Absa Group Ltd., the South African bank controlled by Barclays Plc, identified the employee it suspended amid an investigation into why the lender had to set aside more money to cover rising bad debts.
Chief Executive Officer Maria Ramos said on a conference call today the bank put its head of collections on leave in relation to the probe. She declined to identify the employee by name. The Johannesburg-based lender doesn’t identify a head of collections on its website. There are no allegations of wrongdoing by the individual, and the bank is changing the way the unit is run, Finance Director David Hodnett said. Both declined to comment further.
South Africa’s Business Times reported on July 22 the bank had placed an unidentified executive on leave pending a probe into circumstances that have led it to bolster provisions for bad loans.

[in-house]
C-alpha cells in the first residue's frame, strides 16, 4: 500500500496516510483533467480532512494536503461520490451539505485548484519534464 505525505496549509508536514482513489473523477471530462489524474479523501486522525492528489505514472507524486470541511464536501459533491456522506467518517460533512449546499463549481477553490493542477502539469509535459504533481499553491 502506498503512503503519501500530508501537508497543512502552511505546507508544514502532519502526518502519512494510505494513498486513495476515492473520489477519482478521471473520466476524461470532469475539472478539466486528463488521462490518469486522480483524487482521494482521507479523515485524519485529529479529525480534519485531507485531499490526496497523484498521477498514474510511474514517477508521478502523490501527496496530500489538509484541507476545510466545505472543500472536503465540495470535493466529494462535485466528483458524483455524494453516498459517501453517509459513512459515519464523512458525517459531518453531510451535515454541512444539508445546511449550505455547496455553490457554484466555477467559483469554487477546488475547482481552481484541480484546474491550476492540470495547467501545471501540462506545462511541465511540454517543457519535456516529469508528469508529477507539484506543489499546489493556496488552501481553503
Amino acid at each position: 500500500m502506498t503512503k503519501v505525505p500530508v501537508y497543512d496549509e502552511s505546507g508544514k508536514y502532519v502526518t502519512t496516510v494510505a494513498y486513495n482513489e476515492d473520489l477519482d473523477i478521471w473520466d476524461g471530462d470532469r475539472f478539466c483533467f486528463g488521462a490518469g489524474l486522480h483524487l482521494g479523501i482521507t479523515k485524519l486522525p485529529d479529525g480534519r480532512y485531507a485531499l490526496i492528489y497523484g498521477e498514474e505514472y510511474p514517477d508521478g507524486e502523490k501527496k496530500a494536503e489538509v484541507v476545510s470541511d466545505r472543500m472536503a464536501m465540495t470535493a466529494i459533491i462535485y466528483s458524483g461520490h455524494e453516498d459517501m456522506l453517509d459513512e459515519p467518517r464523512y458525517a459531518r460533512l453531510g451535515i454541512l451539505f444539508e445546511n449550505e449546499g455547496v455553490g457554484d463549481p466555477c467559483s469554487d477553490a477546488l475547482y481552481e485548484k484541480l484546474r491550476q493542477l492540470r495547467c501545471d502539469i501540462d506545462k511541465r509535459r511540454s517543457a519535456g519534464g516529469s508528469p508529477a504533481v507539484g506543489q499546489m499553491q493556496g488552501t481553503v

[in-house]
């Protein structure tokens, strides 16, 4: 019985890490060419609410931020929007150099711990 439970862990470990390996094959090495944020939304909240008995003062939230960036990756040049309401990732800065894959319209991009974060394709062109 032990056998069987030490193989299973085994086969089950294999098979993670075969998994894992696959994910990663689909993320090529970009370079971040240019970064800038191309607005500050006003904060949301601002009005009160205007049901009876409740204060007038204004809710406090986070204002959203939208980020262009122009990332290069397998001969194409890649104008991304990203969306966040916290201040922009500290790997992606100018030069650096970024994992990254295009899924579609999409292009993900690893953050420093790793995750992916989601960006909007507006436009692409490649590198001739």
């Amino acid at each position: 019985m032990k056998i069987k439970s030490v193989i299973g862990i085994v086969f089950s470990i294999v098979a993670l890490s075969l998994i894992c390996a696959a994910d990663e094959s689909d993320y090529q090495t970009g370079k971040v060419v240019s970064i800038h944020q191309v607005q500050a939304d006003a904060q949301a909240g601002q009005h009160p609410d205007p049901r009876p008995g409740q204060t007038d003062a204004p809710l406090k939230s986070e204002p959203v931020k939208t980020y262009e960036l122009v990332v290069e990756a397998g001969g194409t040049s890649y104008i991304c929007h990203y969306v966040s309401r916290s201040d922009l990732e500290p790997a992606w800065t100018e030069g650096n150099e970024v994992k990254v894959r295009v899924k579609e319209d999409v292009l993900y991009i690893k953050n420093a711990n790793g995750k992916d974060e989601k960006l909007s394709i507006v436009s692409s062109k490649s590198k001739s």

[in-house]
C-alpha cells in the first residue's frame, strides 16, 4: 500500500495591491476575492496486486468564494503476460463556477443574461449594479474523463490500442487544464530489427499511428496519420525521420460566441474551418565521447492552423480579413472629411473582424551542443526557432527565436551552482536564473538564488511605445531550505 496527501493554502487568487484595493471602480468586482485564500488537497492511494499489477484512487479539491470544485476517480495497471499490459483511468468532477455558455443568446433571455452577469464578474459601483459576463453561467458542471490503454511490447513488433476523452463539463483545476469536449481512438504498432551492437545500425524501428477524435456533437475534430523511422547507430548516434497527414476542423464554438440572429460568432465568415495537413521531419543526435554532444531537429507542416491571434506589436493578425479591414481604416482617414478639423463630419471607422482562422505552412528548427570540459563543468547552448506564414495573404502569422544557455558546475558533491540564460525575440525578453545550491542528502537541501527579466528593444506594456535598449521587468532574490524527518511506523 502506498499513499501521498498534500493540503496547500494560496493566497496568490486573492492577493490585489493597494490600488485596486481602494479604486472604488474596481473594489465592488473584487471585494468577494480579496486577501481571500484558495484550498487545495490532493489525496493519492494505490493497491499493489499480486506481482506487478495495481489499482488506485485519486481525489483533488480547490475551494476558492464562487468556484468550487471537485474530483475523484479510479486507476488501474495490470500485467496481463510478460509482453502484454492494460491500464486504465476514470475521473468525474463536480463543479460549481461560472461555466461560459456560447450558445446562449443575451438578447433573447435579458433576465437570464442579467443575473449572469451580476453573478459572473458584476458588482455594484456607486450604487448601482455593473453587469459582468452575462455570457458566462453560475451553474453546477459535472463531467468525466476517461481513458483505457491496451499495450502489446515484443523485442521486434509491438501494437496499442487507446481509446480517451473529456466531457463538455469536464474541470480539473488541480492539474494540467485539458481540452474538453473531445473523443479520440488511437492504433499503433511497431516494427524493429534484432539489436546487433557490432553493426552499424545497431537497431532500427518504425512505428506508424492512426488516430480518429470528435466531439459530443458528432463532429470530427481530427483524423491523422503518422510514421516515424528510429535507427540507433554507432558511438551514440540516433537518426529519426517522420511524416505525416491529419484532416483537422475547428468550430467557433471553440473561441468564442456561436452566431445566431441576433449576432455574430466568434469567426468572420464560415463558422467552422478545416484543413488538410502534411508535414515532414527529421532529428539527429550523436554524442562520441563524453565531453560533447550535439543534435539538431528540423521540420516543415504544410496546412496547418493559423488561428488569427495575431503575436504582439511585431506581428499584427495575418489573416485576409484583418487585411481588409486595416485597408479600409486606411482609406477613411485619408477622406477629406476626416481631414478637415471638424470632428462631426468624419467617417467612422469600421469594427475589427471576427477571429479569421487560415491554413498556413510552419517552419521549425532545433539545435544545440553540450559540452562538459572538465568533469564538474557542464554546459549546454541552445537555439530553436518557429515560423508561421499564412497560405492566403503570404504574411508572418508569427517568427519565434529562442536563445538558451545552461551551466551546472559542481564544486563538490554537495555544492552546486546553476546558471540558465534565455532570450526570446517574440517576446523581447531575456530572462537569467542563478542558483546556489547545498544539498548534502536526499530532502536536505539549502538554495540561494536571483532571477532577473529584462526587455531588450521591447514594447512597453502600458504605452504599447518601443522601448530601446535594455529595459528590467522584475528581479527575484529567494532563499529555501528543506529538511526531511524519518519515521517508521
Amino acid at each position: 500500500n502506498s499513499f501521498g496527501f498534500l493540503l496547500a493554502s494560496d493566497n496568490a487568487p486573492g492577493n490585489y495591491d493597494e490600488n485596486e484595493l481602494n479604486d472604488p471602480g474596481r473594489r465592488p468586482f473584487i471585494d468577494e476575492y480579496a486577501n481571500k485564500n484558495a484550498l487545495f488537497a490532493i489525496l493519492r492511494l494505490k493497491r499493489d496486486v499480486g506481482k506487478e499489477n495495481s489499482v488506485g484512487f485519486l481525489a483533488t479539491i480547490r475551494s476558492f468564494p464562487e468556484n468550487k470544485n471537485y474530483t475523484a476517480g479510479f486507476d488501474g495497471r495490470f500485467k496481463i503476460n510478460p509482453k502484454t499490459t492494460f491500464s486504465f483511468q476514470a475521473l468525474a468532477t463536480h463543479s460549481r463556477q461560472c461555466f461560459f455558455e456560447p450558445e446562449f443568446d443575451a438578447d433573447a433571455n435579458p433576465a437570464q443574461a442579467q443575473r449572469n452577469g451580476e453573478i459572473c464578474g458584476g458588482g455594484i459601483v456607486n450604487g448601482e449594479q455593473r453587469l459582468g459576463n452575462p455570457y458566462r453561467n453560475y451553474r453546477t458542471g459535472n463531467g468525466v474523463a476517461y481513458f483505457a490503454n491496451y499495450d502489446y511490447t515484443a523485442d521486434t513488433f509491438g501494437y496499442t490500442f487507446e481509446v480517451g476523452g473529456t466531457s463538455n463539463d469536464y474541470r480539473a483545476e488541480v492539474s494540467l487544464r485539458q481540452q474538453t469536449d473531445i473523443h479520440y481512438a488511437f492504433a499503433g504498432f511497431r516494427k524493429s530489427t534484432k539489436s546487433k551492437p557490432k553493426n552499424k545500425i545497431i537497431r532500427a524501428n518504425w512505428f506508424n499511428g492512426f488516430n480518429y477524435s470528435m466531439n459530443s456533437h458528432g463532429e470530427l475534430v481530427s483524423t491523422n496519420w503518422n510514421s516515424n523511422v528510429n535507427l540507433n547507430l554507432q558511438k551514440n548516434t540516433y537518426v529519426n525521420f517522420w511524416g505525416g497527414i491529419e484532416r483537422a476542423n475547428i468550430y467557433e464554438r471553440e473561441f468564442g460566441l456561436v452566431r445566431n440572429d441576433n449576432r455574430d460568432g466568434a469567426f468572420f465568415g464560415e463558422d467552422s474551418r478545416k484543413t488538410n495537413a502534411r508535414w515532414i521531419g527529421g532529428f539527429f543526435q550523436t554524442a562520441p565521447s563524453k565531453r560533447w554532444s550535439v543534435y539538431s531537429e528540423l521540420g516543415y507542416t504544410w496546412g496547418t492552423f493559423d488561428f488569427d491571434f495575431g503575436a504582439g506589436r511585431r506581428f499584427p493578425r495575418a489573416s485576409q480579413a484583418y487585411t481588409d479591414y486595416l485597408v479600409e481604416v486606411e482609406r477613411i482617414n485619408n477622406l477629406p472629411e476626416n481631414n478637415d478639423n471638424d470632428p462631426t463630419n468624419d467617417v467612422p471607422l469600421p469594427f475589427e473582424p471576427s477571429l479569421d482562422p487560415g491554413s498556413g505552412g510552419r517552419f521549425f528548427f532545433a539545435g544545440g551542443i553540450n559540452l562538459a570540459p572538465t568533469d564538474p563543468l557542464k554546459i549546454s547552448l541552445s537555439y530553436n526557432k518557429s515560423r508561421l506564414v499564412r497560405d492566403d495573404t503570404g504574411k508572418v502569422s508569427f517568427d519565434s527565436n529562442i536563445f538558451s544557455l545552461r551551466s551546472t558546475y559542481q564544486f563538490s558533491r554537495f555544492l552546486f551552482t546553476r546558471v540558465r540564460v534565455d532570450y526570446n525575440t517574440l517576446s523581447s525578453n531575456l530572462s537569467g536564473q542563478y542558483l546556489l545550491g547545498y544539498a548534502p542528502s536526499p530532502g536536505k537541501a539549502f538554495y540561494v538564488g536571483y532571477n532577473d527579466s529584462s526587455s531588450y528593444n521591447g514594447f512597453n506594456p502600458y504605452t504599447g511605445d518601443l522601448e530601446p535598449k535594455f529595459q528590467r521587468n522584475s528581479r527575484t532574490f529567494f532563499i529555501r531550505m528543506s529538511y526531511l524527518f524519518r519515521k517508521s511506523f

Absa today posted a 39 percent increase in bad debts in the first half and increased the amount it sets aside to cover souring mortgages to 52 billion rand ($6.4 billion). Last year, the lender had the lowest provisions for bad debts out of South Africa’s four largest banks. The jump in bad loans caused first-half profit to fall 9 percent and led the bank to overhaul the unit that collects loan repayments.
In an unrelated action, Absa also suspended the managing director of its Tanzanian unit, Lawrence Mafuru, following allegations by a whistle-blower, Hodnett said. No criminal charges have been filed against Mafuru, he said.
“We are investigating what the whistle-blower said, and we are taking it very seriously,” Hodnett said.
Mafuru said in an interview on July 23 he had been asked to leave on July 20.
“The board and the group asked me to leave to allow investigations, which I find appropriate because it’s in our policy to do this,” he said in the interview on July 23. Mafuru said he had no details of the “irregularities” the informant reported.
The Tanzanian bank head has not been accused of wrongdoing by regulators and law enforcers, Mafuru said today by telephone from Dar es Salaam, Tanzania’s commercial capital. He declined to comment further.